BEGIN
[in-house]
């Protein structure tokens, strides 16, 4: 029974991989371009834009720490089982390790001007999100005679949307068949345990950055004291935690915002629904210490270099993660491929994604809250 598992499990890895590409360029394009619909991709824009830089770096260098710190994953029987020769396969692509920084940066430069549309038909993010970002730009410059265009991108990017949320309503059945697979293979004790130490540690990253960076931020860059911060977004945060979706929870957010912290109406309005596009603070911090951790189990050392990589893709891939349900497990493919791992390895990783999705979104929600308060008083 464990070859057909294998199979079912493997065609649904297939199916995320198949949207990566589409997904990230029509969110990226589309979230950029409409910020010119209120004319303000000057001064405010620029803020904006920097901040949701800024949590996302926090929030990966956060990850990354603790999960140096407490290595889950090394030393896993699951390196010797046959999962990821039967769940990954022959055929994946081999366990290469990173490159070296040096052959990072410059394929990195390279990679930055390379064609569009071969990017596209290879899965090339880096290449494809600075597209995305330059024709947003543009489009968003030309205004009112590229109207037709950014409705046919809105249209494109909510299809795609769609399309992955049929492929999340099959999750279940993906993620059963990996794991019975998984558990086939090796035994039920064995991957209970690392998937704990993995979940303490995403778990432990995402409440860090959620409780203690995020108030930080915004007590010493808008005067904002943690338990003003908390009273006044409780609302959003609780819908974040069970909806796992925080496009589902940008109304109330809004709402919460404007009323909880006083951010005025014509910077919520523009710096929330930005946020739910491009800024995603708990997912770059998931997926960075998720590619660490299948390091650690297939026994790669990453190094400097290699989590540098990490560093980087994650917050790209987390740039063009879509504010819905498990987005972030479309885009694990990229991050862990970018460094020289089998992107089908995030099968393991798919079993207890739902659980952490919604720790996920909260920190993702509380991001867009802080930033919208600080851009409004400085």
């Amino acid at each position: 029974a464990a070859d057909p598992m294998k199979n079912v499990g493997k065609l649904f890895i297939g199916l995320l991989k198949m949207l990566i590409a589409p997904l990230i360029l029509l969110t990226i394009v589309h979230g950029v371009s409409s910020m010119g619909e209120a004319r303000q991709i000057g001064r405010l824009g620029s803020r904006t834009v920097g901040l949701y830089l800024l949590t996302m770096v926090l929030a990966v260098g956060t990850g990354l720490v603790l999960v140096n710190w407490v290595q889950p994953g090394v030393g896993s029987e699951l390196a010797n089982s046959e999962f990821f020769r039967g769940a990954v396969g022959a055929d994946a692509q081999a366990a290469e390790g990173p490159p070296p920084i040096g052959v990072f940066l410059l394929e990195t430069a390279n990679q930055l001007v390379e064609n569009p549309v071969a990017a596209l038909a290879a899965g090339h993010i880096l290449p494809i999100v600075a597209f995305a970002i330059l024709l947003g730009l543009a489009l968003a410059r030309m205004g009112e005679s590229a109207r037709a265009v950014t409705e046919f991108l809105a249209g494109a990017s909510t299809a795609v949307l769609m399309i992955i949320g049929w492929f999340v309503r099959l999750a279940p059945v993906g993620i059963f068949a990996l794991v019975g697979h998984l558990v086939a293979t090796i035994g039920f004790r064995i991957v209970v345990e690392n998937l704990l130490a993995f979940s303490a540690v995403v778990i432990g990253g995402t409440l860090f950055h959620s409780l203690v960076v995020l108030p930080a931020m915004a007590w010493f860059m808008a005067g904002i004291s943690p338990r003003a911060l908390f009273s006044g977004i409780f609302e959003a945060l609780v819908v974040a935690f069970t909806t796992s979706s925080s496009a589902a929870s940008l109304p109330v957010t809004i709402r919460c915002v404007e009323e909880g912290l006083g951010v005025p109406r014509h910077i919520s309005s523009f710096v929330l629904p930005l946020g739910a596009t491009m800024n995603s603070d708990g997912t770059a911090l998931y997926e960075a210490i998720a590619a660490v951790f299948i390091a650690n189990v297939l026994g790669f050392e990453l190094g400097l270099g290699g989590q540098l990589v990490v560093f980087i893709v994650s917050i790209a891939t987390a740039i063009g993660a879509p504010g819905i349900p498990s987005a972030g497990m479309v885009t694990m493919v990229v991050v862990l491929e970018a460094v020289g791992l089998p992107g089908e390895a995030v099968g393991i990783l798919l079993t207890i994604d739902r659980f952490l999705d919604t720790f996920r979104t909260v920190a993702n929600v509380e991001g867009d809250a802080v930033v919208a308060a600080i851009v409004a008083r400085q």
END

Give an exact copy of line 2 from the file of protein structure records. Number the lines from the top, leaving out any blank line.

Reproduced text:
């Protein structure tokens, strides 16, 4: 029974991989371009834009720490089982390790001007999100005679949307068949345990950055004291935690915002629904210490270099993660491929994604809250 598992499990890895590409360029394009619909991709824009830089770096260098710190994953029987020769396969692509920084940066430069549309038909993010970002730009410059265009991108990017949320309503059945697979293979004790130490540690990253960076931020860059911060977004945060979706929870957010912290109406309005596009603070911090951790189990050392990589893709891939349900497990493919791992390895990783999705979104929600308060008083 464990070859057909294998199979079912493997065609649904297939199916995320198949949207990566589409997904990230029509969110990226589309979230950029409409910020010119209120004319303000000057001064405010620029803020904006920097901040949701800024949590996302926090929030990966956060990850990354603790999960140096407490290595889950090394030393896993699951390196010797046959999962990821039967769940990954022959055929994946081999366990290469990173490159070296040096052959990072410059394929990195390279990679930055390379064609569009071969990017596209290879899965090339880096290449494809600075597209995305330059024709947003543009489009968003030309205004009112590229109207037709950014409705046919809105249209494109909510299809795609769609399309992955049929492929999340099959999750279940993906993620059963990996794991019975998984558990086939090796035994039920064995991957209970690392998937704990993995979940303490995403778990432990995402409440860090959620409780203690995020108030930080915004007590010493808008005067904002943690338990003003908390009273006044409780609302959003609780819908974040069970909806796992925080496009589902940008109304109330809004709402919460404007009323909880006083951010005025014509910077919520523009710096929330930005946020739910491009800024995603708990997912770059998931997926960075998720590619660490299948390091650690297939026994790669990453190094400097290699989590540098990490560093980087994650917050790209987390740039063009879509504010819905498990987005972030479309885009694990990229991050862990970018460094020289089998992107089908995030099968393991798919079993207890739902659980952490919604720790996920909260920190993702509380991001867009802080930033919208600080851009409004400085």